These empirical results for the period between January 1995 and November 2016 demonstrate the independence of the regression coefficient (Jensen alpha) of the Sector-Neutral Low-Risk strategy to interest-rate changes. This is in contrast to the MSCI World Minimum Volatility index which is very exposed to changes in interest rates. As a consequence, the overall Jensen alpha of the MSCI Minimum Volatility index is strongly dependent on changes in interest rates during the period analysed. This cannot be said to be the case for the Sector-Neutral Low-Risk strategy.

#### Sensitivity to changes in interest rates in the recent low interest rate environment

In the past six years, the Sector-Neutral Low Risk strategy continued to perform remarkably well irrespective of changes in interest rates, with the volatility of the Jensen Alpha Volatility at only 3.4% annualised. However, during the same period, the negative impact of the MSCI World Minimum Volatility Index’s exposure to changes in interest rates has dramatically increased, with a much larger negative alpha in periods of rising interest rates, and a much higher positive alpha during periods when interest rates fell. The higher Jensen alpha volatility increased to 5.7% and a significant negative correlation of the Jensen alpha with the yield changes at -54% was observed.

#### Exhibit 2: Alpha generated by the MSCI World Minimum Volatility index and a Sector-Neutral Low Risk strategy in the past six years, conditional on US interest rate monthly changes. Total returns are gross of management fees, transaction costs and market impact. Dec 2010 to Nov 2016*

Source: MSCI, Bloomberg, Factset and BNP Paribas Asset Management

In our view the increased sensitivity to changes in interest rates observed for the MSCI Minimum Volatility index is understandable. The bond yields directly influence the valuation of stocks in sectors such as Utilities and Telecommunications to which minimum variance strategies are overexposed. The greater sensitivity to interest rates can be explained by the higher bond duration (price sensitivity for a unit change in yield) in a low interest rate environment, especially for the long-maturity bonds.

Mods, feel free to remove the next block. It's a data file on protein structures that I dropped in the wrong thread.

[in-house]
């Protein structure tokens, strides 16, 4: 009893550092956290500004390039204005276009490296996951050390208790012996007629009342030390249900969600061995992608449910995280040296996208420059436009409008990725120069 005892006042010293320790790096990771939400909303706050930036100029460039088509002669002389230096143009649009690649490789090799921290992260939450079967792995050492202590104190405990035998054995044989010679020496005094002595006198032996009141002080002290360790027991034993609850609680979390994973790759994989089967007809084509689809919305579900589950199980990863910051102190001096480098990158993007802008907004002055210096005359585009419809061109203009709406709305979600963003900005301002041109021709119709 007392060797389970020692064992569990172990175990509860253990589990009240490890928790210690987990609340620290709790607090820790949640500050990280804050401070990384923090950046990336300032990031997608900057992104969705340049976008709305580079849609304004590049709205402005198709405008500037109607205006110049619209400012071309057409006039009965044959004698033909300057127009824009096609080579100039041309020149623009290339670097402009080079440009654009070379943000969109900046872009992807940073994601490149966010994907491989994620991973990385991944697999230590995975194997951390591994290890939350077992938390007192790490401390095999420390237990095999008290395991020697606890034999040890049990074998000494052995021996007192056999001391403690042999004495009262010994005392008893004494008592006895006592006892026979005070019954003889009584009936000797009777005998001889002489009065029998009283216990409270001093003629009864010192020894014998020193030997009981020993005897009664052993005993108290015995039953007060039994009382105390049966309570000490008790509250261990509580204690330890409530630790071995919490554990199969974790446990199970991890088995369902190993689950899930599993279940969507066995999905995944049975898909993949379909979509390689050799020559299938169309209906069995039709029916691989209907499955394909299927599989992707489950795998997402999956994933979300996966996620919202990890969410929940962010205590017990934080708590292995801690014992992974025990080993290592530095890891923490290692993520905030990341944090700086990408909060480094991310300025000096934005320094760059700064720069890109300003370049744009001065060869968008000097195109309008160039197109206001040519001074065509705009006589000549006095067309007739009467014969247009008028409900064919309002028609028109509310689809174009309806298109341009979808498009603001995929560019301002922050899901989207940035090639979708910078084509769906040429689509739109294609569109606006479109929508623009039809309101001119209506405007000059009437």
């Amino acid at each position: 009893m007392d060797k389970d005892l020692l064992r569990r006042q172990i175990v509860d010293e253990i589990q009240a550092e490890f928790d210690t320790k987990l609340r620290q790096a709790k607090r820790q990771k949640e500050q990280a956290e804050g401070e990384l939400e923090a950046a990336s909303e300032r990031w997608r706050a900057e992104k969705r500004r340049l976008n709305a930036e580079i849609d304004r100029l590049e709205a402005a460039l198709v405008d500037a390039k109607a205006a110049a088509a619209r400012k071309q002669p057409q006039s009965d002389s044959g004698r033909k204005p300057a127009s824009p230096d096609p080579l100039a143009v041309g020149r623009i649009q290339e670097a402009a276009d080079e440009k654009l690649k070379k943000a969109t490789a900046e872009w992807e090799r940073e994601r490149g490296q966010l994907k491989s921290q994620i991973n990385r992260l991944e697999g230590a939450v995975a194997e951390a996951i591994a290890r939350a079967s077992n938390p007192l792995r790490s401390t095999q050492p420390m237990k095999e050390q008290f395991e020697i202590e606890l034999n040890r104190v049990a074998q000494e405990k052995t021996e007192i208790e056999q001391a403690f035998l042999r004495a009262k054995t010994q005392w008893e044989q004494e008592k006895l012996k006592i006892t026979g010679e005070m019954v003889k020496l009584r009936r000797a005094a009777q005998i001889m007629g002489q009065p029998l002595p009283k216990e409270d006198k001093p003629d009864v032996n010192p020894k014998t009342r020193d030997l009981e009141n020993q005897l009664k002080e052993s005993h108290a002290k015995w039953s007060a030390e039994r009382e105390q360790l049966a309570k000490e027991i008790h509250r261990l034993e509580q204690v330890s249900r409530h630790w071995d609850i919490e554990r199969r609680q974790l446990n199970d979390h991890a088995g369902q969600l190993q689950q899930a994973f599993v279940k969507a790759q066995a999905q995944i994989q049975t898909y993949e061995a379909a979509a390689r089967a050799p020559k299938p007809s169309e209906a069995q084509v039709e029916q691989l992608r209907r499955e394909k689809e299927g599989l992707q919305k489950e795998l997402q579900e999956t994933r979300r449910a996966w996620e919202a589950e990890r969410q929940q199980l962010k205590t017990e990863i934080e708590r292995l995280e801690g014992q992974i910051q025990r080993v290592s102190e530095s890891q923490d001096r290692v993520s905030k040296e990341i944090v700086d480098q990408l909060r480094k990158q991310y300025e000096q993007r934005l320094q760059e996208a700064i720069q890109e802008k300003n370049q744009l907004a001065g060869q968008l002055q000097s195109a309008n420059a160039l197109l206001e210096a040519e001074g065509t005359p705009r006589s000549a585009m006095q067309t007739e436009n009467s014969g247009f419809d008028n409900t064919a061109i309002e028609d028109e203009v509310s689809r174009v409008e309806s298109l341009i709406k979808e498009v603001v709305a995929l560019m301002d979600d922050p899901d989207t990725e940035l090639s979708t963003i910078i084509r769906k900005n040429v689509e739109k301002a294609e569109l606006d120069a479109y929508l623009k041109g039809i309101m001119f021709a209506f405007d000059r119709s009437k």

#### Interest rates are rising! Help! Get me out of minimum variance!

Since bond yields in the US started rising in late spring 2016, the MSCI World Minimum Volatility Index started, as anticipated, to underperform the Sector-Neutral Low-Risk strategy. The increased duration of the MSCI strategy, due to very low interest rate environment, amplified the level of underperformance relative to the Sector-Neutral Low-Risk strategy. Over the last 5 months this underperformance reached an eye-watering 6.7%.

#### Exhibit 3: The level of US 5-year bond yields (bottom graph) and the total return price index for the MSCI World Minimum Volatility index and the Sector-Neutral Low Risk strategy (top graph). Total returns are gross of management fees, transaction costs and market impact. Jun 2016 to Nov 2016*

Source: MSCI, Bloomberg, Factset and BNP Paribas Asset Management

**Table 3: Cumulated returns generated by the MSCI World Minimum Volatility index compared to those from a Sector-Neutral Low Risk strategy. Jun 2016 to Nov 2016* **

Source: MSCI, Bloomberg, Factset and BNP Paribas Asset Management

#### Still time to escape

Careful analysis of minimum variance equity strategies shows that they are negatively exposed to interest rate changes. Such negative exposure should be magnified during periods of low interest rates because the duration of low risk interest-rate-sensitive stocks increases. In our view, this negative exposure to interest rates is sufficient to explain both the recent underperformance of minimum variance strategies such as the MSCI Minimum Volatility Index and, by the same token, the resilience of sector diversified low-volatility strategies in recent months.

Paying adequate attention to hidden exposures in factor investing strategies such as low-volatility equities is in the current rising interest rate environment, of extreme importance. With interest rates at such low levels in most developed countries and anticipations of an acceleration in the pace of interest rate rises, e.g. in the US, we strongly recommend investors to switch out of minimum variance equities into sector-diversified low-risk strategies.

Please note that this article may contain technical language. For this reason, it is not recommended to readers without professional investment experience.

This article was written by Xiao Lu and Raul Leote de Carvalho.

Great work Raul.